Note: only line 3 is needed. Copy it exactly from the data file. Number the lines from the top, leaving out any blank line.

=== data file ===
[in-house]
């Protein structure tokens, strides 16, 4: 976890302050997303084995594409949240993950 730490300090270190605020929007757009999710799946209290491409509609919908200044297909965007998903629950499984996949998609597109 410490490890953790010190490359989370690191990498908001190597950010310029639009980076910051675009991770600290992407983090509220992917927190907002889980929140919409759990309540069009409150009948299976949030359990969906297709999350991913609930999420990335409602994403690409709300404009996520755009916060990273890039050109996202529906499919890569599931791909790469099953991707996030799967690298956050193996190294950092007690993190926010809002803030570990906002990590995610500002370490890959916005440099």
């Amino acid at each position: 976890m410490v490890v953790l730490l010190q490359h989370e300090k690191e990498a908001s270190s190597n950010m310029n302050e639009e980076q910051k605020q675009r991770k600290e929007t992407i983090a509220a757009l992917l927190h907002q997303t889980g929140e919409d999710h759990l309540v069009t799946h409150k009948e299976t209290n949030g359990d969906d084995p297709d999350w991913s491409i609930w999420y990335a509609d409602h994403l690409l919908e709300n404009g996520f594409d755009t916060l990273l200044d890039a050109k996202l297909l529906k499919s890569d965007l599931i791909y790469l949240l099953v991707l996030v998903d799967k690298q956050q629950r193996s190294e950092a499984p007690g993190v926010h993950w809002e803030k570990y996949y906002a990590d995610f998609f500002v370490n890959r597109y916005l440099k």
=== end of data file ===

């Amino acid at each position: 976890m410490v490890v953790l730490l010190q490359h989370e300090k690191e990498a908001s270190s190597n950010m310029n302050e639009e980076q910051k605020q675009r991770k600290e929007t992407i983090a509220a757009l992917l927190h907002q997303t889980g929140e919409d999710h759990l309540v069009t799946h409150k009948e299976t209290n949030g359990d969906d084995p297709d999350w991913s491409i609930w999420y990335a509609d409602h994403l690409l919908e709300n404009g996520f594409d755009t916060l990273l200044d890039a050109k996202l297909l529906k499919s890569d965007l599931i791909y790469l949240l099953v991707l996030v998903d799967k690298q956050q629950r193996s190294e950092a499984p007690g993190v926010h993950w809002e803030k570990y996949y906002a990590d995610f998609f500002v370490n890959r597109y916005l440099k």